The opportunity to talk to lots of different people from many different areas of research. It’s been a great way to amplify my network beyond software architecture. CMU has the characteristic that you can reach out and talk about many different things. It’s something I really like about the environment. I liked being able to stop by someone’s office to talk, or go to a meeting and have that face-to-face interaction.
What advantages are there to studying abroad for a masters degree?
For students in South America it is an opportunity to become a global citizen. An opportunity to keep your own culture, but to grow in your perspective, to gain a wider perspective of software development, software architecture.
Of course there is always the option to try to remain in the US after graduation. But I think there are more individuals who will want to return to South America; it’s more of a cultural thing. The experience of studying at CMU helps you to become a global citizen, and gives you a global perspective of IT. You could be based in a large South American city and have connections all over the world.
Studying at CMU amplifies your connections and it puts you in contact with other development experiences, other cultures. Which I think is very valuable. As you can tell, I am a big fan of CMU! I think, if you have a chance to go, you should take it.
I saw that the MSE alumni are still very connected to the program. That there are many ways to remain connected to the community, to the program, to stay up-to-date with developments.
I hope to continue to be connected, one way or another, with the MSE and CMU.
What advice would you give to a student in Argentina who wants to study in the US?
You should have some proficiency in English. It will help you to communicate with your peers and other members of the program.
Don’t be put off by the cost. The university system in many countries in South America is very different than it is in the US. Students in Argentina are not used to the idea of paying for education. And the cost of the program and the exchange rate could feel prohibitive.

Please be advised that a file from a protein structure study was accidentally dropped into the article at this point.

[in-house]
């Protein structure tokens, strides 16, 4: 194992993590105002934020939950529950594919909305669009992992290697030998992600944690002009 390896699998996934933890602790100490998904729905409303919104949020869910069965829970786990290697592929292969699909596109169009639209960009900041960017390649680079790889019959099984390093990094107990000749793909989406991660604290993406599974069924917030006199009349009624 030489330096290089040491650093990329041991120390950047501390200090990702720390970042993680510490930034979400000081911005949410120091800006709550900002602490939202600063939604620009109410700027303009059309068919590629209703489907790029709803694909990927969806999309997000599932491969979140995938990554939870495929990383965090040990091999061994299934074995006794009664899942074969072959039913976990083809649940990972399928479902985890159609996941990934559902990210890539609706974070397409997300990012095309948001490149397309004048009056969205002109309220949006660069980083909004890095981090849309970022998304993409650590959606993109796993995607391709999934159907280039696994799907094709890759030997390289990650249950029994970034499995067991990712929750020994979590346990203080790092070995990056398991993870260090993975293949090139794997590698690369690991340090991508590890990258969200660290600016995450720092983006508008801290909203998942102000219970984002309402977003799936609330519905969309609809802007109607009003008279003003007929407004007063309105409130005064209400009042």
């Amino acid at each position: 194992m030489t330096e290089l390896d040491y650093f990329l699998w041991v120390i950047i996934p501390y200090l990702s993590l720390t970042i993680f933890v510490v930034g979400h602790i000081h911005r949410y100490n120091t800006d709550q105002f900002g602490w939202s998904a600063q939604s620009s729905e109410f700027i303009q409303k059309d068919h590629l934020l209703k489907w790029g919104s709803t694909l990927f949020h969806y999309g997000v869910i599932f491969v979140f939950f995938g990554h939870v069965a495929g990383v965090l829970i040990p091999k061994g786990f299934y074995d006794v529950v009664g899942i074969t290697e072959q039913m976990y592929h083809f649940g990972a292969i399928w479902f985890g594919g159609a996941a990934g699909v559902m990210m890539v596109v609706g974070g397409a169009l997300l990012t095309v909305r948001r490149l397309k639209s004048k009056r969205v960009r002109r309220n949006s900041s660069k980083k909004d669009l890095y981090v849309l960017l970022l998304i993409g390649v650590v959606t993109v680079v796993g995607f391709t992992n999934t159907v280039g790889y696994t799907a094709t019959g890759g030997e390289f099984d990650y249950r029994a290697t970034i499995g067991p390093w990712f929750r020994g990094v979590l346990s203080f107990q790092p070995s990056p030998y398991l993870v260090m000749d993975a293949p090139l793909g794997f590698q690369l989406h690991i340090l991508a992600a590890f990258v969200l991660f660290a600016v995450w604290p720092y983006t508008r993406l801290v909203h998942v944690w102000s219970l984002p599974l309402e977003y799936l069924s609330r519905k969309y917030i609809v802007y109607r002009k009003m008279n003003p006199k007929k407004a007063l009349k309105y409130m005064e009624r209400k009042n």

One solution would be to get a company or government sponsor for the program. Maybe only half of the tuition is covered, but at the end of the program you have a job, a way to apply your new experiences. After the program your career will grow quickly. So the money may seem like a concern at the beginning, but you will recoup your investment fairly quickly. And if you can get a sponsor it will be that much easier.
I cannot speak for all of South America, but students from Argentina shouldn't worry too much about their technical background. From my experience, a student with a university background will have enough knowledge to enter the MSE program. While the programs are about technical subjects, it's also about working with people. Working as a team is more important in some cases than how strong your technical background is. Of course you have to have a strong background, but that is not the only thing the admissions committee looks for.
Quality work experience is also important. It’s not enough to have been in the workforce for two years; you need to have strong technical experience to get the most of the program. To have your own real-world experiences to draw upon, to start building a reflective practice.
Why would you recommend the MSE?
If you are looking to improve only your technical abilities, the MSE is not the best option for you. It will not turn you into a super programmer. In addition to technical content, the MSE programs focus on leadership, management, team work, exploring different ways of articulating your work to align with business objectives, developing a reflective practice.
When you come out of the MSE programs, you are more likely to be in a position of leadership, and be someone with a global view of how development projects work.